For the best name, I'm going to have to go with Never Terrace Apart, which is Chocolate with vanilla bean, malt powder, and chopped peanuts. (Not loving the flavor idea, though.) As far as flavors go, I'd love to see Rathskeller Razzleberry make it: Coffee ice cream with raspberries and dark chocolate chunks. Yum.
Many people get crushes on fictional characters; nothing to odd about that. So, raise your hand if you've had a cartoon crush.
I'm currently crushing on Frazz.
...in a totally not at all sort of way.
I can so totally relate to Buffy Season Two.
Tonight I watched Someone Like You with Ashley Judd and Hugh Jackman, and I actually liked it. Then I painted my toenails lavender.
Lord help me.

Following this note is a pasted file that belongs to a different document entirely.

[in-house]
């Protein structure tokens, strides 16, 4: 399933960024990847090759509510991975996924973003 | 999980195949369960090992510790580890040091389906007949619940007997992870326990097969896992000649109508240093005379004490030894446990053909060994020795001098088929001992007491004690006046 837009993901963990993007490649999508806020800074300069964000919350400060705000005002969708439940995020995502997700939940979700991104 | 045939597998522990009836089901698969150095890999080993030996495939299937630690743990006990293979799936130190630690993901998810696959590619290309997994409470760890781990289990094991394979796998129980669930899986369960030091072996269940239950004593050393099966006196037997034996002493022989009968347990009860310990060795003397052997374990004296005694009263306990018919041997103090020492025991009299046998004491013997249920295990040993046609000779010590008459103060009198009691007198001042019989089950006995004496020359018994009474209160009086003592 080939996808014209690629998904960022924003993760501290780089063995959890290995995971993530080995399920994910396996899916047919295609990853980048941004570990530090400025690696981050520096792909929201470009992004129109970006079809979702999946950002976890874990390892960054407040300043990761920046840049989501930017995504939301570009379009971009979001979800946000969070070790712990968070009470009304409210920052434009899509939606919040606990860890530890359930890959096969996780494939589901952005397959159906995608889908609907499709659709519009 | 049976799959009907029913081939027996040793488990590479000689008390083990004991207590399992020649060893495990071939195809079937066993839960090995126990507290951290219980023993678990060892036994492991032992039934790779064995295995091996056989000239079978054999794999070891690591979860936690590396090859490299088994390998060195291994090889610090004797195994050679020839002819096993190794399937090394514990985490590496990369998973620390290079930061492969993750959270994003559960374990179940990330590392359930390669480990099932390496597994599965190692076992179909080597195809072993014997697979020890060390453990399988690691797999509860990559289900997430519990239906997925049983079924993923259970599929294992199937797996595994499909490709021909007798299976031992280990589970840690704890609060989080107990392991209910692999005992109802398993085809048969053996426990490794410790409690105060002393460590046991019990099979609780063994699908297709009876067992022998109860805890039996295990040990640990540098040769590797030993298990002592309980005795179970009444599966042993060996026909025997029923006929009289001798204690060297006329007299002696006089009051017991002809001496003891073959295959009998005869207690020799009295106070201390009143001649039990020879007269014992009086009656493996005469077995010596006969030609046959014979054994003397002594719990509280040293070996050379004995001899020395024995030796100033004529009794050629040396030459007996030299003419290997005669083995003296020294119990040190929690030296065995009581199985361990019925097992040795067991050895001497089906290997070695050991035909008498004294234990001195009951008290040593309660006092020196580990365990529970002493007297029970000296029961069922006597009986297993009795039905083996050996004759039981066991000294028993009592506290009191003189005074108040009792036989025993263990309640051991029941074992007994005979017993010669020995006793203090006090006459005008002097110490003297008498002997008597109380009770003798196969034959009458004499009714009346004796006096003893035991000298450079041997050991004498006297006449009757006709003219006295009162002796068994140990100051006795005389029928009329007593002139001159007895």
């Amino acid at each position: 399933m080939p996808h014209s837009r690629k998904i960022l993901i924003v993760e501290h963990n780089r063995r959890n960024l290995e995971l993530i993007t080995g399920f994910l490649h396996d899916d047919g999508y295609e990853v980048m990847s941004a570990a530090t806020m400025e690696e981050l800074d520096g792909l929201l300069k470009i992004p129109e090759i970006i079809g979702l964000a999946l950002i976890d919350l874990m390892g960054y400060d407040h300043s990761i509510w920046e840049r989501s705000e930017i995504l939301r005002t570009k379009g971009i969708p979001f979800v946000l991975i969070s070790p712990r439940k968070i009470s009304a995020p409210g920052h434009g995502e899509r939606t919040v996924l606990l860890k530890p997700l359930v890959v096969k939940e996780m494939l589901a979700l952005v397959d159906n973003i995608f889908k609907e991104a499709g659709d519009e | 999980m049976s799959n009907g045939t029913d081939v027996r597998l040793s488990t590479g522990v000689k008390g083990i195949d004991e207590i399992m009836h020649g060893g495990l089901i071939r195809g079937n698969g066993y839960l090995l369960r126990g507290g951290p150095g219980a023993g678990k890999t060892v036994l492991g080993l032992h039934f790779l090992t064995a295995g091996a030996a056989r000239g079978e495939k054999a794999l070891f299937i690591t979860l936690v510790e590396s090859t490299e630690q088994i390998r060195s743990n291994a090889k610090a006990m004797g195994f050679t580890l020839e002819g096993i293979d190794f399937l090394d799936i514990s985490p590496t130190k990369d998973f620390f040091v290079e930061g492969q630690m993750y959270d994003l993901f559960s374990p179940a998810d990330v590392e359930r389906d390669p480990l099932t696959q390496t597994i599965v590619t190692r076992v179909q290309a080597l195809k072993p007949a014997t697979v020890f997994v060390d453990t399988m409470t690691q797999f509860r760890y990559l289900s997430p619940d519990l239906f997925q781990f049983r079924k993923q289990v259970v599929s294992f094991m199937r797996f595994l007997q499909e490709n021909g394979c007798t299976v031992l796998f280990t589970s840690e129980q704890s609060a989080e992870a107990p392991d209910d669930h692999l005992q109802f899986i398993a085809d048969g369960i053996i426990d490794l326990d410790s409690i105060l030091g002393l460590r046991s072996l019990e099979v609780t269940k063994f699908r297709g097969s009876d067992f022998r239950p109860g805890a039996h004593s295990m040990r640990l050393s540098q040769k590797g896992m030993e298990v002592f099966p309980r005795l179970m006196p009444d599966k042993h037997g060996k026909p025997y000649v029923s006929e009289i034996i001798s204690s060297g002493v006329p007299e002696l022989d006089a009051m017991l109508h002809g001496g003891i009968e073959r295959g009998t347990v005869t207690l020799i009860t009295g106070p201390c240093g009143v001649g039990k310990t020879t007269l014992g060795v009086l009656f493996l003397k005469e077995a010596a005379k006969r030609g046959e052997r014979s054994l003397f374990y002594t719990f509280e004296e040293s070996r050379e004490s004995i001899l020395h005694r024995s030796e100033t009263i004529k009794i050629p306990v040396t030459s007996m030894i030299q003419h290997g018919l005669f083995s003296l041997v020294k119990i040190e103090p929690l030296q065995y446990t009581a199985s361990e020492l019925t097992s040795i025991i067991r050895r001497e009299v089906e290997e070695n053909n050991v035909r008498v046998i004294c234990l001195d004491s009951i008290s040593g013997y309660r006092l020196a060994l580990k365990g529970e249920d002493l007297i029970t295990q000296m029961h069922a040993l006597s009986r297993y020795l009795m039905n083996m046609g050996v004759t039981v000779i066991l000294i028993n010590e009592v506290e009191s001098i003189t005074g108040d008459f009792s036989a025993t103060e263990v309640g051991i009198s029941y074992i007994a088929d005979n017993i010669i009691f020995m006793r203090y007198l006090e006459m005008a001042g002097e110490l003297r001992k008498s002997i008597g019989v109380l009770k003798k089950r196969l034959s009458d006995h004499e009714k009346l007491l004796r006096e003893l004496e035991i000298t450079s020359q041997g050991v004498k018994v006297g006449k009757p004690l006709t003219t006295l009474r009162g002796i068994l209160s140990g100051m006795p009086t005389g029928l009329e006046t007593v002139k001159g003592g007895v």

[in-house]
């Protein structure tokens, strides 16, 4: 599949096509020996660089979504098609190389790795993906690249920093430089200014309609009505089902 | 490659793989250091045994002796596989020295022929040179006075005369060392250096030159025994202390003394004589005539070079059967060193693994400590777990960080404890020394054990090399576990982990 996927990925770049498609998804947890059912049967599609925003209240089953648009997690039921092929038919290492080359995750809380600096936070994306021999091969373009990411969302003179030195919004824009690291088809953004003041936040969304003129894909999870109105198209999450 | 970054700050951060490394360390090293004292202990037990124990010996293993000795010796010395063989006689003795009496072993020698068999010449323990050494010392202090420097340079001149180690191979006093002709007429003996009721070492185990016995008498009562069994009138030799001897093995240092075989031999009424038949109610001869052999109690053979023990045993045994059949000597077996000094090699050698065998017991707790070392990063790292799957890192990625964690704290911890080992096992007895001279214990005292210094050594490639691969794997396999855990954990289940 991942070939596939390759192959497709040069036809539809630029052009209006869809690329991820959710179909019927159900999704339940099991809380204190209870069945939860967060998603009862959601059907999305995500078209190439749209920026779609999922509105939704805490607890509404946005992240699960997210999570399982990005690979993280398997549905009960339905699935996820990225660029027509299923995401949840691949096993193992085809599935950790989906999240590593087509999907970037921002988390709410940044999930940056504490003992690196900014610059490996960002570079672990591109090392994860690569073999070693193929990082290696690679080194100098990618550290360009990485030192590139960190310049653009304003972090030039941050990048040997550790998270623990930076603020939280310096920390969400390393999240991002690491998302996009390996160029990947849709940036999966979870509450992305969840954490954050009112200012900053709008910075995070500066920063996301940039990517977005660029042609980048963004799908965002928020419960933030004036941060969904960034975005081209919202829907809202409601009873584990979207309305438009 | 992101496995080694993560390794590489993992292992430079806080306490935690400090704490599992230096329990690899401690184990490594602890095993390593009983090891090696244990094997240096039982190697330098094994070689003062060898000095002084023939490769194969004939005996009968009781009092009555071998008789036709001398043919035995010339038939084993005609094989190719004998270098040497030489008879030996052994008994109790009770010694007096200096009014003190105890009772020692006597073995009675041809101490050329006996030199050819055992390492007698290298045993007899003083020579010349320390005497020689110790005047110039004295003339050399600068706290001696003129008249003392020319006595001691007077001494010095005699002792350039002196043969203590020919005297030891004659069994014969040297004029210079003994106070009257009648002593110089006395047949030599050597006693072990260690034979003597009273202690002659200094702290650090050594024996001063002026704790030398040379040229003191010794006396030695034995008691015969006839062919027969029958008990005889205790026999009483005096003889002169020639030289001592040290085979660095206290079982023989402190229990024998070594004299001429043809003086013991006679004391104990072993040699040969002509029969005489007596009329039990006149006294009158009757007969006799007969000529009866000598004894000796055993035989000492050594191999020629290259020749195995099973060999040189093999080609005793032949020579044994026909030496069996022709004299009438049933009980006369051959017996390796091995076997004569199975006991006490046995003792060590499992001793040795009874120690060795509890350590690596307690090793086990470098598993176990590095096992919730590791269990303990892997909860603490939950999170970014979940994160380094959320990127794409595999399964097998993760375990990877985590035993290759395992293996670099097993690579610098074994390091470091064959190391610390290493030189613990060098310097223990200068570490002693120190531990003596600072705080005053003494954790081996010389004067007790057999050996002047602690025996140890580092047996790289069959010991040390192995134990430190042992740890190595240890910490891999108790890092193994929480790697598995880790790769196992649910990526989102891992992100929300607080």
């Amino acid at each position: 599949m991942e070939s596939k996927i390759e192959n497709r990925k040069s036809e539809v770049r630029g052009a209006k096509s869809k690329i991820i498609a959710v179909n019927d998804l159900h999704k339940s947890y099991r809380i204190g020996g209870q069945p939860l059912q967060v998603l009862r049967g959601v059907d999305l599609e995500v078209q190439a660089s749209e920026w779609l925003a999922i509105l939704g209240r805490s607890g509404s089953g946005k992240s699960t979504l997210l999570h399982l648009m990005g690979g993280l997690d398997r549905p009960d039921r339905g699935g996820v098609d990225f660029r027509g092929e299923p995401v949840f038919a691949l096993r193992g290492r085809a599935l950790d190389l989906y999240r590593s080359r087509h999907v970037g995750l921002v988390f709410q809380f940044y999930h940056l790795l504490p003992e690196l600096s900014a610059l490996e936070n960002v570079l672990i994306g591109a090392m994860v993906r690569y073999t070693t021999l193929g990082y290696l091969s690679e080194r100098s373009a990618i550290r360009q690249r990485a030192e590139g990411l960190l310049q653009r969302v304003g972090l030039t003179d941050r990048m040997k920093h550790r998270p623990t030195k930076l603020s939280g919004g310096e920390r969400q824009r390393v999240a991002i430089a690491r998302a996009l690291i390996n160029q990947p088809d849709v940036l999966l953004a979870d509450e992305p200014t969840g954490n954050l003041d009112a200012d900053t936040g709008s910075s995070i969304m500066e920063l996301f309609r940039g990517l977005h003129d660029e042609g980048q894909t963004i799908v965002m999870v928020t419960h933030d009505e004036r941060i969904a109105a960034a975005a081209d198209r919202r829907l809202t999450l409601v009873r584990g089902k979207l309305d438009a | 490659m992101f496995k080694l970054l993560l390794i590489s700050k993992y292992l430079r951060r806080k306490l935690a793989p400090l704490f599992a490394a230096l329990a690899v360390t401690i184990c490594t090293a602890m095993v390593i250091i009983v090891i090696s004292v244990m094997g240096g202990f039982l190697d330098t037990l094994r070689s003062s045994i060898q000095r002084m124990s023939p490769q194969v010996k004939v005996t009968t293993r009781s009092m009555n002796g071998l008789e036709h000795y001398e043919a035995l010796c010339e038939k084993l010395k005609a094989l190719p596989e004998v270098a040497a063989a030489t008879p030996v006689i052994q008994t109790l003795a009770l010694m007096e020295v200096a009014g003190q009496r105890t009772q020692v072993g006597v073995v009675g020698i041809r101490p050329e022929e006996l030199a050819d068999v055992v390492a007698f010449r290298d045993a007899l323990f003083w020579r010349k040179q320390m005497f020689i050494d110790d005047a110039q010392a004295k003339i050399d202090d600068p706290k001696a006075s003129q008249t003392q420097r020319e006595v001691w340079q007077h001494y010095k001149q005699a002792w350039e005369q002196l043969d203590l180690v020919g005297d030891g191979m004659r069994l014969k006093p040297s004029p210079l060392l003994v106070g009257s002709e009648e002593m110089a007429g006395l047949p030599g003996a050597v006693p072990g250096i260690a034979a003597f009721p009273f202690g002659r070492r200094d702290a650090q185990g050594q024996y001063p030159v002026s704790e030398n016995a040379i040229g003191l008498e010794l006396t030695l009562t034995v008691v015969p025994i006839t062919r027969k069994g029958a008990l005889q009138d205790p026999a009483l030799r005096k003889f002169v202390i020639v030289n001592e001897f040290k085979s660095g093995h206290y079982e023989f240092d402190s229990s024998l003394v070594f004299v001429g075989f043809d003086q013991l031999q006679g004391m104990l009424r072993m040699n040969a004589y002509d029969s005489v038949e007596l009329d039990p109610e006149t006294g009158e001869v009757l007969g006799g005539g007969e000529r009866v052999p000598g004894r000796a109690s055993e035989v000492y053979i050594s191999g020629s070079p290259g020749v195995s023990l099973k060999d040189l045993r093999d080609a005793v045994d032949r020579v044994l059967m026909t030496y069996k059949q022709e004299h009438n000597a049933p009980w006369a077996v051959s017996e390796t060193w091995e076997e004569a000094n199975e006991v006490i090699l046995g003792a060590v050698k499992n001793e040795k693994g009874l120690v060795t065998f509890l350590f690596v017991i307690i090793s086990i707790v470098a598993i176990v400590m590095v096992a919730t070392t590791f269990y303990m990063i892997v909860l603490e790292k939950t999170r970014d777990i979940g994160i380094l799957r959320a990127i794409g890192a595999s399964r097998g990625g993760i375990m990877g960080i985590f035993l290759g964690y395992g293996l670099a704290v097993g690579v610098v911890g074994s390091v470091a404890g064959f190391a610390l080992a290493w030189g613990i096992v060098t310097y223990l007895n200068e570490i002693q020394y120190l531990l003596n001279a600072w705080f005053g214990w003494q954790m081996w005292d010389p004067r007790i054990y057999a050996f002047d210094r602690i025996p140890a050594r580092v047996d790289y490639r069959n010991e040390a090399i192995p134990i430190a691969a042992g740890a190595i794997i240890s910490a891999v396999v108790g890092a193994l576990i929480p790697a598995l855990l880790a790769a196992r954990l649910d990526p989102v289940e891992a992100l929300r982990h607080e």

Must sleep now.
My eyes were wide and saucers, and my mouth kept breaking into a silly grin as the artists spun and swooped through the air, playing with gravity as though it were optional. I had never seen them before, but I now know that I must see them again. If your interest has been piqued. they will be performing again tomorrow, Saturday August 23, at 8:30 PM in Orton Park.
Actually, the weather was clear, hot and muggy for Thursday night's performance of Shakespeare's The Tempest at APT. There were no medical emergencies to put a damper on the evening, and so we were all transported by the magic of the play.
And magic there was, provided by Jonathan Gillard Daly's deposed Duke Prospero. (I last saw JGD playing yet another deposed Duke, Senior in As You Like It.) Daly, who bears a resemblence to Sam Waterson, played Prospero both with great dignity, but with a twinkle in his eye. Magic also sang to us in the form of Colleen Madden's Ariel. Far from a "hyperactive child straight for ballet class", Madden carried a sense of peace even in her most frantic moments.